Recently I asked our Eagles “What is your passion?” The answers I received were varied: Aviation, Greek mythology, Coding, Jiu-Jitsu. One Eagle even said: “Learning.”
I then asked: “How can we at Infinity School help you pursue your passion?”
In the past I might have asked my students “What is your academic passion?” This time, however, I made sure that I did not qualify my question in any way. What I have come to understand, having spent nine months getting to know the Eagles and the Acton Academy method, is that my questions are not about me; they are for the Eagles. In other words, we all learn the most when I ask questions that are not designed to anticipate the answers I am going to receive.
My job is to get the Eagles to do the thinking and then to listen to what they have to say. Then I ask them another, different question, responding to what they have said. Doing this has become one of the most rewarding experiences I have had as a “teacher.” It has allowed me to actually abandon the teacher title, which Acton/Infinity does not use, and embrace the idea of being a “Guide.”
This embrace has meant that I have ceased to presume that it is my job to have the answers or to always be able to provide quick responses to student questions. In fact, the Eagles are encouraged to not ask me questions in the first place. They are to turn to one another.
At first I wondered how I fit into this picture. Now I know: I am the student, the Eagles are my teachers. My role as Guide is to assist them in forging their personal and heroic path by always asking them questions which come from a careful, close attention to their interests, doubts, aspirations and even fears.
It is immensely rewarding to watch what happens when you ask a child or young adult: “What is your passion? What do you love?” It isn’t simply that the answers are often surprising; it is the look on their faces when they realize that the adult in the room is not asking a trick question. I do not ask them what they love to then try and mould it. I ask them because asking this question lights them up.
When someone challenges you to think about what matters most in your life and when they are genuinely interested in hearing your answer, you are more likely to take the time to offer something thoughtful. This isn’t because you are trying to impress; often, it is because you might not immediately know the answer. Or, if you do, you jump at the chance to dialogue with someone about what truly brings meaning to your life. This doesn’t start when you are an adult; it begins with young children who seldom lack passion about life or the talent to engage in passionate play.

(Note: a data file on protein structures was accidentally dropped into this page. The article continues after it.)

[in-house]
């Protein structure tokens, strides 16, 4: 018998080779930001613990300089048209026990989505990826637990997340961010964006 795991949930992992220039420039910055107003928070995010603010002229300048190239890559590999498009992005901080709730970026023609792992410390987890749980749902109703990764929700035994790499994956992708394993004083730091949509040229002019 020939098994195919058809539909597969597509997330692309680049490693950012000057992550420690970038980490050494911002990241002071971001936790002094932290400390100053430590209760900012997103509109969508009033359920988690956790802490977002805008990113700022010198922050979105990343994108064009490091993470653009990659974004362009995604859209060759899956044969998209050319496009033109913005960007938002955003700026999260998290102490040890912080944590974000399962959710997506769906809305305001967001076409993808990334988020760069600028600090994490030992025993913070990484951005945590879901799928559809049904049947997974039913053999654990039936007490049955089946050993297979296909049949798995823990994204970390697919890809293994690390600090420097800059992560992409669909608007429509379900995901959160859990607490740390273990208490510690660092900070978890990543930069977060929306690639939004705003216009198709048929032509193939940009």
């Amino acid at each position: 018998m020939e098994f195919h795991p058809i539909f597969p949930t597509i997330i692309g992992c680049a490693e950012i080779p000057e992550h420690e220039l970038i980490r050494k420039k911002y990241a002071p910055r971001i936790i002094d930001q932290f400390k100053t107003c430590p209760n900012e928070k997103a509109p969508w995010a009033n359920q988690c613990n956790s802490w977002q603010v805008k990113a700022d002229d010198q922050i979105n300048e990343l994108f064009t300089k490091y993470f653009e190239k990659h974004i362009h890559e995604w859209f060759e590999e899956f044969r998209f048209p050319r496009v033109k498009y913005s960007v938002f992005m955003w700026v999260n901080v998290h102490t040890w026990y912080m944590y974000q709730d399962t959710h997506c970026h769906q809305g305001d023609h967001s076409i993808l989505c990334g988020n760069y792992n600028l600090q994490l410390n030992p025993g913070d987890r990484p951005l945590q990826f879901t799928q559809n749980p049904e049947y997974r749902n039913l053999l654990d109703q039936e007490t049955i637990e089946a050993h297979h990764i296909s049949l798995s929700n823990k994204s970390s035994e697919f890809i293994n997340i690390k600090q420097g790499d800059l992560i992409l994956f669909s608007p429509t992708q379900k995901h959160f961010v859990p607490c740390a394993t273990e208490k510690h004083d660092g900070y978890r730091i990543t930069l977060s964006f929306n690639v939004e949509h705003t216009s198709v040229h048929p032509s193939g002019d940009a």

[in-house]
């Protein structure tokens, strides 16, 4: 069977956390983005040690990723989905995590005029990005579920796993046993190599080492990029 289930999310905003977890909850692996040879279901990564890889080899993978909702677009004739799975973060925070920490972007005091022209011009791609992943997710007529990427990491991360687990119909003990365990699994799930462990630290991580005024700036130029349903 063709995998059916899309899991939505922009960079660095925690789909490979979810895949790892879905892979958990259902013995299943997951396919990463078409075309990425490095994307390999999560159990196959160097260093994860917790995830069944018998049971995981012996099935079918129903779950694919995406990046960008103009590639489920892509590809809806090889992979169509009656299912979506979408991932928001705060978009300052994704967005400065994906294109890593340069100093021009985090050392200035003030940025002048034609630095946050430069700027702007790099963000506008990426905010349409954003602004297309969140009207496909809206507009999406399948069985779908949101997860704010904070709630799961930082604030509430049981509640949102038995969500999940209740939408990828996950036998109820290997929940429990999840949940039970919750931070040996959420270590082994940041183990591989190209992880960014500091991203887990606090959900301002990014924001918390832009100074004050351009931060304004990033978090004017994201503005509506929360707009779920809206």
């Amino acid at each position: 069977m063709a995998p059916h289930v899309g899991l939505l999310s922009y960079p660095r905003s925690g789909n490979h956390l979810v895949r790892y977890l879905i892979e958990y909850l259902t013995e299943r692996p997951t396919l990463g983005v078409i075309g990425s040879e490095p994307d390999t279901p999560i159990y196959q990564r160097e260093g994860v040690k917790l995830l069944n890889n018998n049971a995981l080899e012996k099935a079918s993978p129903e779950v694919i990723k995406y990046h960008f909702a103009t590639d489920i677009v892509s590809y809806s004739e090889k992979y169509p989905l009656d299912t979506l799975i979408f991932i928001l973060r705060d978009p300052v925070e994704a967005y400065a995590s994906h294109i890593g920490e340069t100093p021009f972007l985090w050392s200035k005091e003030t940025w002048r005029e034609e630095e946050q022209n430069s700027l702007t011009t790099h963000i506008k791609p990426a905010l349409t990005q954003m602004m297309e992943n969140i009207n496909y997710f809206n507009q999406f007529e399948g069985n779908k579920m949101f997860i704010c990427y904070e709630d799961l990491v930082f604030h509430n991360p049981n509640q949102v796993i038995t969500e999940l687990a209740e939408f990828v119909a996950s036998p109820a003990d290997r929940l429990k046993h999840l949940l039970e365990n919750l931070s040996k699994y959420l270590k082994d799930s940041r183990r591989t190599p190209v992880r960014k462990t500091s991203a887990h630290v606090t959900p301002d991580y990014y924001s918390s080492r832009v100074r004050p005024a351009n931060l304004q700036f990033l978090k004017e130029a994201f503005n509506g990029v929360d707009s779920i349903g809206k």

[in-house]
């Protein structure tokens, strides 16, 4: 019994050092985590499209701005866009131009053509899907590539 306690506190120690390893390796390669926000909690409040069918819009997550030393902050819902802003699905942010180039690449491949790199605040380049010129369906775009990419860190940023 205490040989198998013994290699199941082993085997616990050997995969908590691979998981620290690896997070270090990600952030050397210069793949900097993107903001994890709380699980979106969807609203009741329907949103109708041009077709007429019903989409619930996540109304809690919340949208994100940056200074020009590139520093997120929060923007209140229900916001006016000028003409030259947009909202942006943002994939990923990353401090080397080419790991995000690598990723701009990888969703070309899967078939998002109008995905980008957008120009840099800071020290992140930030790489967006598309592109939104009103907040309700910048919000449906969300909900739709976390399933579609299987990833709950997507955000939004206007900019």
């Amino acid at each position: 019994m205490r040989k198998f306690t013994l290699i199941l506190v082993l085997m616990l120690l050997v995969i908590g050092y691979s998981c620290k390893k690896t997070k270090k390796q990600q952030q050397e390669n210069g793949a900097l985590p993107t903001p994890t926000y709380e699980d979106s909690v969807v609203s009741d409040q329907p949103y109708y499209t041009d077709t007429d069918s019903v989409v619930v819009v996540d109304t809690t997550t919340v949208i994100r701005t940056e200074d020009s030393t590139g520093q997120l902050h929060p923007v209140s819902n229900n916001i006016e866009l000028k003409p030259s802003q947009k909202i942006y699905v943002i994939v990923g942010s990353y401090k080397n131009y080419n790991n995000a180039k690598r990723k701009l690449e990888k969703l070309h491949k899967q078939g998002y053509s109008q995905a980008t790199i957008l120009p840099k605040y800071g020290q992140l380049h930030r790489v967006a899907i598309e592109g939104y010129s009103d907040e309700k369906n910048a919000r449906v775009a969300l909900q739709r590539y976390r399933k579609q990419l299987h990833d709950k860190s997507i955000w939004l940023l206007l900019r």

I can offer one specific example of this. The same day that I posed this “passion question,” I informed the Eagles during Writers Workshop that we would be experimenting with different literary and creative forms to see what they liked. This “experiment,” I said, was a reward for all of the hard work they have been doing all year. I said that if they found a literary form like a poem, a dramatic monologue, a short story or even a one-act play, that they would be able to drop everything else I expected of them during Writers Workshop. From that point forward they could pursue their chosen literary form until the end of the Session.
The response I received was immediate and amazing. For the first time I saw everyone in the room get really excited about Writers Workshop, including those Eagles who find writing challenging or who have been uncertain how it fits in with their true passion.
Immediately ideas were flying about the room and one Eagle said: “Mr. Jeremy, can I link what I am doing in Writers Workshop to what I am doing during Quest time?” Of course, you can! And the joy that I saw expressed at that moment, I feel, needs to be shared . . . and discussed.
What I believe the Infinity School to be about is this type of creative boundary crossing. When an Eagle recognizes that writing, mathematics, reading, spelling, civilization, board games, chess, Quests, science, entrepreneurship are each different gems reflecting a unity of understanding and knowledge, then I know that a true educational and personal breakthrough is taking place.
I have long suspected that the word “creativity” is highly misunderstood. Often creativity is associated with an “anything goes” approach to education and learning where a student, if they so choose, can (and will) avoid subjects that they find difficult, don’t like, or are afraid of.
Here at Infinity, we are working to show our Eagles that creativity is a disciplined, interdisciplinary art that need never be confined to any one subject and which, at its best and in its truest form, draws upon the unity of human inquiry. To get good answers you need good methods and the more tools and techniques you possess, the better able you will be to express the full measure of your personal wonder and desire to create.
Would your child like to be an Infinity School Eagle, too? We have openings for the 2017-2018 school year. Enroll now by clicking here on our website.
-by Mr Jeremy: Infinity School Elementary